Halitosis is bad-smelling breath. It can be caused due to improper brushing, tooth/gum disease or intestinal problems. (Mayo Clinic. Retrieved 28th Oct 2009) Our main concern is with the causes of halitosis in the oral cavity.
Poor oral hygiene when the teeth are not brushed properly cause food debris to accumulate in the sulcus of the gums, in the interproximal spaces between the teeth and in the fossa and grooves on the occlusal surface of the premolars and molars. Bacteria then adsorb onto and colonise the pellicle of the teeth, obtaining their nutrients from the retained food particles. Bacteria also colonise and obtain their nutrients from the food particles that are retained by the microvilli on the tongue. The breakdown of food particles by bacteria produces compounds, in particular methyl mercaptan and H2S contributing to much of the odor in halitosis. (Cole, A.S and Eastoe, J.E., 1998)
The byproduct lactic acid is produced when the bacteria such as Streptoccocus mutans and Lactobacilli breaks down the food particles. This initiates the process of caries leading to endodontic diseases. The decay of the pulp chamber of the tooth and subsequent abscess formation contributes to halitosis.
Plaque accumulation from the adsorption of bacteria onto the pellicle on the tooth can spread to below the gum line. Toxins produced by the plaque stimulates the chronic inflammation of the gums (activation of macrophages) thus leading to the breakdown of tissue and bone hence the deepening of the periodontal pocket. The accumulation of food particles and bacteria in the gingivial sulcus contributes to the formation of abscesses due to infection, contributing to halitosis as periodontic disease progresses. (Mayo Clinic. Retrieved 28th Oct 2009)
Saliva therefore helps to reduce halitosis as it loosens food particles, dead oral epithelial cells, and agglutinated bacteria, which contribute to the production of halitosis. [Refer to mechanical action of saliva for more details.] Increased salivary flow and water in the saliva dilutes and removes organic constituents of saliva producing methyl mercaptan and H2S, helping reduce halitosis. The agglutinated bacteria, food debris and oral epithelial cells are loosened by saliva via mechanical action and subsequently swallowed. (University of Newcastle Dental School, retrieved Oct 11, 2009)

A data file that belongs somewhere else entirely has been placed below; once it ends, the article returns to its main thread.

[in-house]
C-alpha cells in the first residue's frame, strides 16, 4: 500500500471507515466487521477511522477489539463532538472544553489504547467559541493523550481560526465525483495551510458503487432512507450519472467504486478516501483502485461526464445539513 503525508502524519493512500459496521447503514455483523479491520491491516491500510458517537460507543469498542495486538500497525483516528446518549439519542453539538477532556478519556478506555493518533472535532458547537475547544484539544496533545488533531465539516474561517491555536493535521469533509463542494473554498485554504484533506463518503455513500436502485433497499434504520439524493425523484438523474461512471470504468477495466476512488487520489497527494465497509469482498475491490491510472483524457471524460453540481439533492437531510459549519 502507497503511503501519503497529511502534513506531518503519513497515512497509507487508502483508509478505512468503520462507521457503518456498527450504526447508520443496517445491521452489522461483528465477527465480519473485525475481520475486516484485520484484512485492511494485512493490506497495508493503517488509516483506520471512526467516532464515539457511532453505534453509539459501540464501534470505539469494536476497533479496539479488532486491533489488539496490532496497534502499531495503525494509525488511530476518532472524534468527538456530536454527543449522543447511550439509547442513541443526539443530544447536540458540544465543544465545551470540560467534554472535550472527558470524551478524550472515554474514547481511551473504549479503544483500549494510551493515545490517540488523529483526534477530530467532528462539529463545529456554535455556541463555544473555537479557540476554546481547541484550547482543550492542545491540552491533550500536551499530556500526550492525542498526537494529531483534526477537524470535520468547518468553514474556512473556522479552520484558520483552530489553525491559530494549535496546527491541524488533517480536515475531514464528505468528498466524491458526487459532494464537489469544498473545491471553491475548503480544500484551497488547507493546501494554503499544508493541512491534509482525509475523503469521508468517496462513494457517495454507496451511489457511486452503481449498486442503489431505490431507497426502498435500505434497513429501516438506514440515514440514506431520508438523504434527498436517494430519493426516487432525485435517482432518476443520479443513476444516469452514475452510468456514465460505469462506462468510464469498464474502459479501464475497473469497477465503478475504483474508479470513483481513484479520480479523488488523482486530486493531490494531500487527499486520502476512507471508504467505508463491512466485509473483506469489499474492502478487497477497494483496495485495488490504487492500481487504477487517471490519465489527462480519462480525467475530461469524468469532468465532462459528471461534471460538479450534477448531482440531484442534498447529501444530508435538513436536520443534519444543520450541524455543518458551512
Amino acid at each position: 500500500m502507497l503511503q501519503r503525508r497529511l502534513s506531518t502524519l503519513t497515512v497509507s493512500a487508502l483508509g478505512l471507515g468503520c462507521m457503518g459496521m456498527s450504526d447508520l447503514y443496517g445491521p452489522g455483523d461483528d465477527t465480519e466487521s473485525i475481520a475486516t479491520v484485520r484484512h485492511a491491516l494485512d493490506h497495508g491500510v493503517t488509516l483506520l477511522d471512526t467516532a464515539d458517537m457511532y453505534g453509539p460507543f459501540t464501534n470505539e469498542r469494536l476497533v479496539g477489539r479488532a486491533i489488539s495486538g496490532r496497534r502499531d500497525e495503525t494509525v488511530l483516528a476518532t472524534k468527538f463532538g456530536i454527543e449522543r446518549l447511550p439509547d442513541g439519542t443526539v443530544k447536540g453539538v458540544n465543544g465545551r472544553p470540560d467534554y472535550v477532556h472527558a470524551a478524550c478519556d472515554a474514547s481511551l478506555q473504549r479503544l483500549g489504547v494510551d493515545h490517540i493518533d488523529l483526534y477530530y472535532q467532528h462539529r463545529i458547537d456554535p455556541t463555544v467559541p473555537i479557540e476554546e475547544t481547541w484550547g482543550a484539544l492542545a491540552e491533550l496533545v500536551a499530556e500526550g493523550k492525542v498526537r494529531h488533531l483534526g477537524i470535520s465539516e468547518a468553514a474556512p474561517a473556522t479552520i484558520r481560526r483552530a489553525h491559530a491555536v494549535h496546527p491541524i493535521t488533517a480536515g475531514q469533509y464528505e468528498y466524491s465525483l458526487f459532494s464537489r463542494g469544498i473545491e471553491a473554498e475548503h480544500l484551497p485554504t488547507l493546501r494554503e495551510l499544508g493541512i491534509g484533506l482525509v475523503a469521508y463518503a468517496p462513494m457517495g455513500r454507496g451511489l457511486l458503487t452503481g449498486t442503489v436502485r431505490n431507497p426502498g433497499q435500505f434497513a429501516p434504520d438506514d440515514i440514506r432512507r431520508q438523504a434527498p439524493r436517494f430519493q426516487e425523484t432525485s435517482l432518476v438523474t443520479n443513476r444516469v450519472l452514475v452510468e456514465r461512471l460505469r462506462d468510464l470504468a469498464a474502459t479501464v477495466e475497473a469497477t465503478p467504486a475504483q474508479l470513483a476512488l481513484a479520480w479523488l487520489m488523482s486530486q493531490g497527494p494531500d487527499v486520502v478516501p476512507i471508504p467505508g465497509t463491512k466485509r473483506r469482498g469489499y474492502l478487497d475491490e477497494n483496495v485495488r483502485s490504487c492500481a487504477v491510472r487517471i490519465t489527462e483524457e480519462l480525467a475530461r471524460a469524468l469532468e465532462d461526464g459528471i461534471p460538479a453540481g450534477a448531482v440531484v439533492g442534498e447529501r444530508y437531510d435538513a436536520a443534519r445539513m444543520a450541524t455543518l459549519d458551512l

- University of Newcastle Dental School. Bite-Sized Tutorials: Why Plaque Forms at Specific Sites. Retrieved October 11, 2009 from http://ncl.ac.uk/dental/oralbiol/oralenv/tutorials/plaquesites.htm
- Cole, A.S. & Eastoe, J.E. (1998). Biochemistry and Oral Biology 2nd ed.). J. Wright.
- Roth, G.I., & Calmes, R. (1981). Oral Biology. St. Louis: C.V. Mosby Company.
- Mayo Clinic. Bad breath: Causes. Retrieved Oct 28, 2009 from http://www.mayoclinic.com/health/bad-breath/DS00025/DSECTION=causes.
- Selection and use of lactic acid bacteria for reducing dental caries and bacteria causing dental caries. Retrieved October 31, 2009 from http://www.freshpatents.com/-dt20090514ptan20090123394.php.